AIA – Green Building Report

‘Cities with Green Building Programs Have Increased More Than 400% since 2003′

American Institute of Architects report spotlights geographic breakdown, case study examples and recommendations for local program development

Washington, D.C., November 28, 2007 — Since 2003 the number of cities with green building programs has risen from 22 to 92 for an increase of 418%. In an effort to examine the eco-friendly initiatives of U.S. cities, the American Institute of Architects (AIA) commissioned a study of communities with populations of greater than 50,000 to spotlight the growth and effectiveness of green building policies. The report, Local Leaders in Sustainability, analyzed 661 communities’ best practices, strategies and trends, as well as provides recommendations for cities that are looking to implement green building programs.

Key findings:

• 1 in 7 cities surveyed currently have green building programs
• Number improves to 1 in 5 by next year with current projections
• 39% of citizens live in cities with green building programs
• 36 cities are in an advanced stage of developing a green building program

Click here for regional breakdown and case study examples in full report

Waste Management in Europe

This new brochure examines the contribution the LIFE programme has made to promoting innovative waste management in Europe. It sets out the major European waste legislation and provides information on a series of LIFE projects engaged in innovative solutions to waste management through recovery, recycling or reuse. Get the broschure here

Everything You Need to Know About the L.A.R.E

Everything You Need to Know About the L.A.R.E. is a clear, easy to follow guide that prepares students to take the graphic sections (C and E) of the landscape architect registration exam. Offering practical advice and sample test questions, this book tells candidates exactly what they need to know about approaching these sections of the exam. Lay the groundwork for your success on the Landscape Architect Registration Examination (L.A.R.E.)!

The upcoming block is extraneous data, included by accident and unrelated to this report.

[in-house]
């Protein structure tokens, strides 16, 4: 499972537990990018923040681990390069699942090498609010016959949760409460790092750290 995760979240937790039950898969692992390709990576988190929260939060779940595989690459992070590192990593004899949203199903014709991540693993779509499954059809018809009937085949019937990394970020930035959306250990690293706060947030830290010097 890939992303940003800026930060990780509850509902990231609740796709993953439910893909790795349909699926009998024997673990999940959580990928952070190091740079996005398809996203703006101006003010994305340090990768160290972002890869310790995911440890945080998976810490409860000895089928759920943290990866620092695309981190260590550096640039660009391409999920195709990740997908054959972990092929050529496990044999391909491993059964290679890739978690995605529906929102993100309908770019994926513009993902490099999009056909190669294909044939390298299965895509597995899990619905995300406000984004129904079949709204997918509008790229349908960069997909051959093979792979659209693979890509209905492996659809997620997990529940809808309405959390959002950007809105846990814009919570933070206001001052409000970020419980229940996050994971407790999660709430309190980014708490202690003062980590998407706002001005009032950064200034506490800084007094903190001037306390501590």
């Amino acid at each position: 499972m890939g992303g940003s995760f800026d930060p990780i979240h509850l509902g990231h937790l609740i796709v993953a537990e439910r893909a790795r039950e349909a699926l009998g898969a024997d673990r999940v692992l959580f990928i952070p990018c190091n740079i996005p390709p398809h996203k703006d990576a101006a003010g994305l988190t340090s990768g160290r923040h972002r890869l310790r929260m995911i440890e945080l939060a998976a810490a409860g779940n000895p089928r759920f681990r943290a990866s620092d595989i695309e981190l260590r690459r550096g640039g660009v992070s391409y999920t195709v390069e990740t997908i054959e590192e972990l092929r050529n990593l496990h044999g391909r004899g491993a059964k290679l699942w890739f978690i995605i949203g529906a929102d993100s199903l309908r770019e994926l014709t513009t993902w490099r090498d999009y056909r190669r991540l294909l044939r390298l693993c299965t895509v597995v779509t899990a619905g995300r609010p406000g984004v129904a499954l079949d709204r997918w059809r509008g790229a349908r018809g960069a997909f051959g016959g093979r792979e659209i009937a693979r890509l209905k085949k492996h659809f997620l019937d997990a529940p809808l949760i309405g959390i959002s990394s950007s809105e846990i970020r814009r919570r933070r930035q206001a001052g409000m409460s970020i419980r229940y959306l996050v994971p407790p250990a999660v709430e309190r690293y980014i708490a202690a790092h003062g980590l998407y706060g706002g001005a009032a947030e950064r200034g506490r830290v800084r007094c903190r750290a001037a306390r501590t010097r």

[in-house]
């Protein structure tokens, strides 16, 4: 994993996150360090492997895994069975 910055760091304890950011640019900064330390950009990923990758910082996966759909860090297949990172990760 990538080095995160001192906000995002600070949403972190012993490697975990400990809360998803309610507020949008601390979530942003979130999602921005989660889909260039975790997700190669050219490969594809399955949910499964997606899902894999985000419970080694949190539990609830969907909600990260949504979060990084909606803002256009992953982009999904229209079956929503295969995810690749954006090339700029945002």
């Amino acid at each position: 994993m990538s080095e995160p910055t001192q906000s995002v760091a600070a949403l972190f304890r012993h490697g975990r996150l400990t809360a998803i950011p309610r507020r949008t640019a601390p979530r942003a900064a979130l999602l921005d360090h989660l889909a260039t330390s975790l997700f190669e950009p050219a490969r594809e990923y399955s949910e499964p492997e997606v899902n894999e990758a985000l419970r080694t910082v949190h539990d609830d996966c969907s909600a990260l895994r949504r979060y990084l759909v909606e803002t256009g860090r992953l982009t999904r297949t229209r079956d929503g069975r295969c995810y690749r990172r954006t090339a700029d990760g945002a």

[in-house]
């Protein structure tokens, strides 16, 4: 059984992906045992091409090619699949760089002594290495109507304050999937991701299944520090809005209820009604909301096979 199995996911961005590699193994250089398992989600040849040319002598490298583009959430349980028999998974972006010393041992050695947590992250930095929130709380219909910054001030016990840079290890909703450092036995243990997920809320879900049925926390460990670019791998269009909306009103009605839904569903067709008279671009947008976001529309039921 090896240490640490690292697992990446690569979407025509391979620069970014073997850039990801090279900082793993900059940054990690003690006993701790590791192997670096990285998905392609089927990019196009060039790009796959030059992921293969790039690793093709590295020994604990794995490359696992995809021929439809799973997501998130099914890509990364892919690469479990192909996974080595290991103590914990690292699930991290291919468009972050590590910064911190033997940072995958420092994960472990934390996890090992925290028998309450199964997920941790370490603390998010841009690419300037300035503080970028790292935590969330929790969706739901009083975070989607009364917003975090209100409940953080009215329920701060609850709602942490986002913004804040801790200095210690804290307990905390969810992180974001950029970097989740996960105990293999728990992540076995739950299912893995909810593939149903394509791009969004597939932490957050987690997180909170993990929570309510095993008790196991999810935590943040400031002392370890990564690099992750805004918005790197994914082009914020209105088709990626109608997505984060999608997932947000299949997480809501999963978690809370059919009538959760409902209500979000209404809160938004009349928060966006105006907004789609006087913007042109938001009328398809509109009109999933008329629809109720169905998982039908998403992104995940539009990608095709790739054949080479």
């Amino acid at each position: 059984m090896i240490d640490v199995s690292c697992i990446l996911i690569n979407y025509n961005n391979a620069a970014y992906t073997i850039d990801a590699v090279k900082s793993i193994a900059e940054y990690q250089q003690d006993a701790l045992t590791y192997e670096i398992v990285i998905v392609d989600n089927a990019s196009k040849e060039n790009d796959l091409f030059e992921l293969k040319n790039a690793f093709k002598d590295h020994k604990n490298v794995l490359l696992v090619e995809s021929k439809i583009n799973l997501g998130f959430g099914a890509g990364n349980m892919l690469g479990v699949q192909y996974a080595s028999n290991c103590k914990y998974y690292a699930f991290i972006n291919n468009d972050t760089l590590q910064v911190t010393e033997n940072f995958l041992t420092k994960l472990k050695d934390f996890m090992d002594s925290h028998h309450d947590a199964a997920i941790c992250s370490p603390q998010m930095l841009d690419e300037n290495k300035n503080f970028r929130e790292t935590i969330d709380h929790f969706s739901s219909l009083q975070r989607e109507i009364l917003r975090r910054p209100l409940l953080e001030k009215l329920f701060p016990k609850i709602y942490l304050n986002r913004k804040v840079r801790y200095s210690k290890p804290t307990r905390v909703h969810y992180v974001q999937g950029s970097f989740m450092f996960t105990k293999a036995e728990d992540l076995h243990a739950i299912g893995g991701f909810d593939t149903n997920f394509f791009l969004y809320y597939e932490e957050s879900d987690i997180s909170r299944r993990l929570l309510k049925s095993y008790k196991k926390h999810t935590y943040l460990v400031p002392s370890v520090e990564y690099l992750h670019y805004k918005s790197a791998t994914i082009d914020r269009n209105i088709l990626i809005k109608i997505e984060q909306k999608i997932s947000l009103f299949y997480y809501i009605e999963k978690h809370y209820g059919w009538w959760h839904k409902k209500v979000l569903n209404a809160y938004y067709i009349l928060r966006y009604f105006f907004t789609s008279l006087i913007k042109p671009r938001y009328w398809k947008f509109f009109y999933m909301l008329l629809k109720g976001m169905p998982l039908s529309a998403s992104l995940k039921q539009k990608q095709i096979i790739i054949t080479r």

Successful completion of the Landscape Architect Registration Examination (L.A.R.E.) is your key to licensure as a landscape architect. Written by the creator and producer of the L.A.R.E. for the past sixteen years, Everything You Need to Know About the L.A.R.E. will fully prepare you to do your very best on the exam.

Buy at Research and Markets or Amazon.co.uk or Amazon.com

Wall Street 9/11 Memorial Fountain

What could be simpler than a glass bowl?

Actually, when it is the nine-foot bowl of an outdoor fountain, just about anything could be simpler.

“It proved to be a lot more difficult in the execution than anybody imagined,” said Adrian Benepe, commissioner of the Department of Parks and Recreation.

As part of a downtown parks program financed by the Lower Manhattan Development Corporation, Deutsche Bank proposed in 2004 to donate a memorial fountain at the foot of Wall Street. It was to commemorate bank employees who were killed on Sept. 11, 2001, and, more abstractly, take the place of the handsome fountain at the base of the former Deutsche Bank building at 130 Liberty Street. That fountain, the setting of Ophelia’s drowning in the 2000 movie version of “Hamlet,” was destroyed on 9/11.

The new fountain was to be set — like the period of an exclamation point — at the east end of Manahatta Park, a narrow landscaped plaza along Wall Street designed by George Vellonakis, a landscape architect in the parks agency. He specified a fountain made of structural glass.

more at New York Times David W. Dunlap

Day of reckoning comes for Washington Square Park

GREENWICH VILLAGE. Robert Moses had to quit trying to remake Washington Square Park after decades of protest. Yet the Bloomberg administration is now closing in on Moses’ goal by keeping its redesign under wraps for nearly three years. The last of several lawsuits aimed at stopping the plan is expected to be decided today.

Assemblywoman Deborah Glick wrote Mayor Michael Bloomberg last month asking him to reconsider the plan in light of a process that “consistently attempted to circumvent any type of exchange with the community.” Last May, Community Board 2 rescinded its approval, saying it hadn’t seen an “accurate” design. This claim was backed up by a state appeals court, which acknowledged “essential aspects” were not disclosed but let the city proceed. patrick arden / metro new york